Sunday, September 07, 2008

Overreaching, as usual

The Sunday Telegraph newspaper in England has published an expose which has revealed that 75% of local city council equivalents in Britain have used invasive anti-terrorism laws to instead investigate extremely minor infractions last year.

The Regulation of Investigatory Powers Act (RIPA) 2000, similar to our Patriot Act, was supposed to be used to investigate serious crimes, including terrorism and national security issues. It allows the government to tap phones and email accounts, put people under surveillance and allows for undercover agents to infiltrate businesses. It seems that the local governments, however, are instead invoking the far-reaching powers whenever it suits them, in order to root out such mortal evils as:

"dog fouling, the unauthorised sale of pizzas and the abuse of the blue badge scheme for disabled drivers", as well as "noisy children".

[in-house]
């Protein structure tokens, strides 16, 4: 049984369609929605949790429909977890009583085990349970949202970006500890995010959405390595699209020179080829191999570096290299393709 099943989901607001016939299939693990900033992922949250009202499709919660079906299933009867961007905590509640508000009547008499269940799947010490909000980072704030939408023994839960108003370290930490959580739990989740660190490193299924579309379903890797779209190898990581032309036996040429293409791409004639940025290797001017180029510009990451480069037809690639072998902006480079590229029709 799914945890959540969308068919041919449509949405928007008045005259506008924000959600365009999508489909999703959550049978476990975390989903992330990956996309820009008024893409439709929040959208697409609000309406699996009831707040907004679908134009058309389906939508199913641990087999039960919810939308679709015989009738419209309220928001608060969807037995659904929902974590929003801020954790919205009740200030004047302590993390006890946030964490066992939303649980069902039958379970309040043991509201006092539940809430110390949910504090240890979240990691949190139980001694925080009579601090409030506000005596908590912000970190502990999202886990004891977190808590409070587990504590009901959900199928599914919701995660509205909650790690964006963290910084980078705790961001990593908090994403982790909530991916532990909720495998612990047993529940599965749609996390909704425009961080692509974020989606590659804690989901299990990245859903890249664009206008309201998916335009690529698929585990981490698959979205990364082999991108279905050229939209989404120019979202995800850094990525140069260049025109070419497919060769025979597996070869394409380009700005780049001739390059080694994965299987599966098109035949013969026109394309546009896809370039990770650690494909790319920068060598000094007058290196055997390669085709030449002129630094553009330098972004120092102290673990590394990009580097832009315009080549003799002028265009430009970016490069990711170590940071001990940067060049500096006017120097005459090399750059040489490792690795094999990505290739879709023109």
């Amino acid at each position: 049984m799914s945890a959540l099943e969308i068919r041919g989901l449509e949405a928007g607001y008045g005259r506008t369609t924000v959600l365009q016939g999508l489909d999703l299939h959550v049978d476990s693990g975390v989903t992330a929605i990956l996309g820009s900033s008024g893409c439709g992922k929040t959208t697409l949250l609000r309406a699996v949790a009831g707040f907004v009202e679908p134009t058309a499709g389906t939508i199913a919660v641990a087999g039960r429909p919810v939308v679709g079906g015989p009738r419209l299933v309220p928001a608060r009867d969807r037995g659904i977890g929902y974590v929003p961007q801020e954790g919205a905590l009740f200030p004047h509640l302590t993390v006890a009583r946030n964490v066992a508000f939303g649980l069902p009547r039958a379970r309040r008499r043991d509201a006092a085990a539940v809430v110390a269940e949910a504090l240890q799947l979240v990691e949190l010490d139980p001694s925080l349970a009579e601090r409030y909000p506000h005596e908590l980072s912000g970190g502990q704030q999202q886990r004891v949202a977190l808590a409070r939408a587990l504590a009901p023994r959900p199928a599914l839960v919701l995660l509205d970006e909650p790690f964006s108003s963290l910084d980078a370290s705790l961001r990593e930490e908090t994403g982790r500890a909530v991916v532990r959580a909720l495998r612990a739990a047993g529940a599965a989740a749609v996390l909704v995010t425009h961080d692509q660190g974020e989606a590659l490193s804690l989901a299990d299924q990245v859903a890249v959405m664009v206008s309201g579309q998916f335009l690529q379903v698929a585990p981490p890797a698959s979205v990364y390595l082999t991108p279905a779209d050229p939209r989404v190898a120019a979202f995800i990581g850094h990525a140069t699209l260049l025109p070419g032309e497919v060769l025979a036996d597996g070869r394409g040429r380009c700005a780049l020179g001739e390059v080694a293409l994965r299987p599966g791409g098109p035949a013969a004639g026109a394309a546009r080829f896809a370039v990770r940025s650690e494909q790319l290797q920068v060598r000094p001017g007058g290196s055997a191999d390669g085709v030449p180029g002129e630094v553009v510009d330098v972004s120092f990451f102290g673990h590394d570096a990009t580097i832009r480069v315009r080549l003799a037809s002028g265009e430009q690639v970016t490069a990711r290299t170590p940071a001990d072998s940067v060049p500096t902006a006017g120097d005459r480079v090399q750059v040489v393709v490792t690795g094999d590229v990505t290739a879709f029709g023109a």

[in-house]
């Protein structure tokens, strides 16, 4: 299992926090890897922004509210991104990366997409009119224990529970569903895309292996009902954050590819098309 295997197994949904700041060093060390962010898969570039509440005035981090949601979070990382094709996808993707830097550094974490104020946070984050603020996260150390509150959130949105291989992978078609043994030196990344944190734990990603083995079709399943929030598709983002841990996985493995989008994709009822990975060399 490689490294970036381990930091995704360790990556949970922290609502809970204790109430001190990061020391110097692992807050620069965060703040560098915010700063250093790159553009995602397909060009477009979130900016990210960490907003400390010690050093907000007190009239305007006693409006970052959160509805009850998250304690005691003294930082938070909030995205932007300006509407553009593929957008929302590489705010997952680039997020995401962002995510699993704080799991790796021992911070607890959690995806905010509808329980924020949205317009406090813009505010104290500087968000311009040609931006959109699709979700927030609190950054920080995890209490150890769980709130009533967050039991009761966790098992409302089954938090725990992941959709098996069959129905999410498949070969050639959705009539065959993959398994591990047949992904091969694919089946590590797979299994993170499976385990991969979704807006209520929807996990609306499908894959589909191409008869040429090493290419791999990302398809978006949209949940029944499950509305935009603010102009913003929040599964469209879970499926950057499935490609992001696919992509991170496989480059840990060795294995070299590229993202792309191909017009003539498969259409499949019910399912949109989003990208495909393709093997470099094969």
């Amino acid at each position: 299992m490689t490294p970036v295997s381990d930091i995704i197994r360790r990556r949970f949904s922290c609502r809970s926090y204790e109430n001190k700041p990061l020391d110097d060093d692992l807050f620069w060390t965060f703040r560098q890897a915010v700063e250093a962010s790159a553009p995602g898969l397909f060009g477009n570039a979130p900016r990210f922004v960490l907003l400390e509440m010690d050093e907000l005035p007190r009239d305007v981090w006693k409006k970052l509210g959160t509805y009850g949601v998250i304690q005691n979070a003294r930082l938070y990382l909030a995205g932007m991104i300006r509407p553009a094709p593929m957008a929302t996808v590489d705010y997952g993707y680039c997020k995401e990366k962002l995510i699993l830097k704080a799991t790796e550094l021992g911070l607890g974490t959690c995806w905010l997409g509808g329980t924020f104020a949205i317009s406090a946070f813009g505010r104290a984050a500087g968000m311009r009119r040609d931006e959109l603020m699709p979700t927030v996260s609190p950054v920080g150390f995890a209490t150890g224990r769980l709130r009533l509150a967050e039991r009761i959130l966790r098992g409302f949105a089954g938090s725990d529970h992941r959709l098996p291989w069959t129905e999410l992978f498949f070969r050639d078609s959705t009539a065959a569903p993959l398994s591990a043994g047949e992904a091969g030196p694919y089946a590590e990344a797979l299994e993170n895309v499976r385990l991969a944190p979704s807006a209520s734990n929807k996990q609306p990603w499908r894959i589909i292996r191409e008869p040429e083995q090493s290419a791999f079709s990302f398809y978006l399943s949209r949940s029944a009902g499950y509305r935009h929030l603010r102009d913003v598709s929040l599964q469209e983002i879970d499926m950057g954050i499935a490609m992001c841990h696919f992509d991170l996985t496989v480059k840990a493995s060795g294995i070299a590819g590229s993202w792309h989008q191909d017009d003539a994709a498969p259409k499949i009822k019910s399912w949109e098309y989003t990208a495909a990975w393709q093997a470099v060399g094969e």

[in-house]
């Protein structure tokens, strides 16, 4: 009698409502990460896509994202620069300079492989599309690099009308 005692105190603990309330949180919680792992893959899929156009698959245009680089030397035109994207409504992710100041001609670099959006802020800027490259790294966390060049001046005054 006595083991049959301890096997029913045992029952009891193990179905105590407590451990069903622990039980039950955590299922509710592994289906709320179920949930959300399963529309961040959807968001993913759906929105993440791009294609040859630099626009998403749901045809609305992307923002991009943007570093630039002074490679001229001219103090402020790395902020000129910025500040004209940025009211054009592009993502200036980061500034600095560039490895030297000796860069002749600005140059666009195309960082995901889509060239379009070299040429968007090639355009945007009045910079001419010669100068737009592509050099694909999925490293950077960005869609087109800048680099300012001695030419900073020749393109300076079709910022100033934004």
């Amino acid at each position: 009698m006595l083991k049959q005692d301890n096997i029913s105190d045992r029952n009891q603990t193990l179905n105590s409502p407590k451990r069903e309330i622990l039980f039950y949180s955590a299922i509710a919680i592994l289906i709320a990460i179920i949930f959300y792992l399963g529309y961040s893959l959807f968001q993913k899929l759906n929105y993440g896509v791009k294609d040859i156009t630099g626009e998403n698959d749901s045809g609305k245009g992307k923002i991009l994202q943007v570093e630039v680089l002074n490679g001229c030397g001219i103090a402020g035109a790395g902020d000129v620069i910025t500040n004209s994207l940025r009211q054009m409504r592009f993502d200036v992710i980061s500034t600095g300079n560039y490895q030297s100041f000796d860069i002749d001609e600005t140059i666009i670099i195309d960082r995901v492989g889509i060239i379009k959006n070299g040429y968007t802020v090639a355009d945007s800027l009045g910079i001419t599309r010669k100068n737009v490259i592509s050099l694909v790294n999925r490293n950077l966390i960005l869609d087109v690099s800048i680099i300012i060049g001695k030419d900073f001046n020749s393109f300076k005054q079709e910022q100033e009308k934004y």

This is a perfect example of how well-meaning legislators, seeking only to "protect" their constituents, unwittingly (or wittingly, in some cases) put into motion schemes that somehow always seem to morph well past their intended purpose, and subsequently devolve into wholesale violations of citizen privacy.

"Sir Jeremy Beecham, the acting chairman of the Local Government Association, which represents councils, said last night: ...'Councils do not use these powers to mount fishing expeditions. First and foremost it is about protecting the public, not intruding on privacy. Crime-busting powers are targeted at suspected criminals and used only when absolutely necessary'".

Noisy children are suspected criminals?

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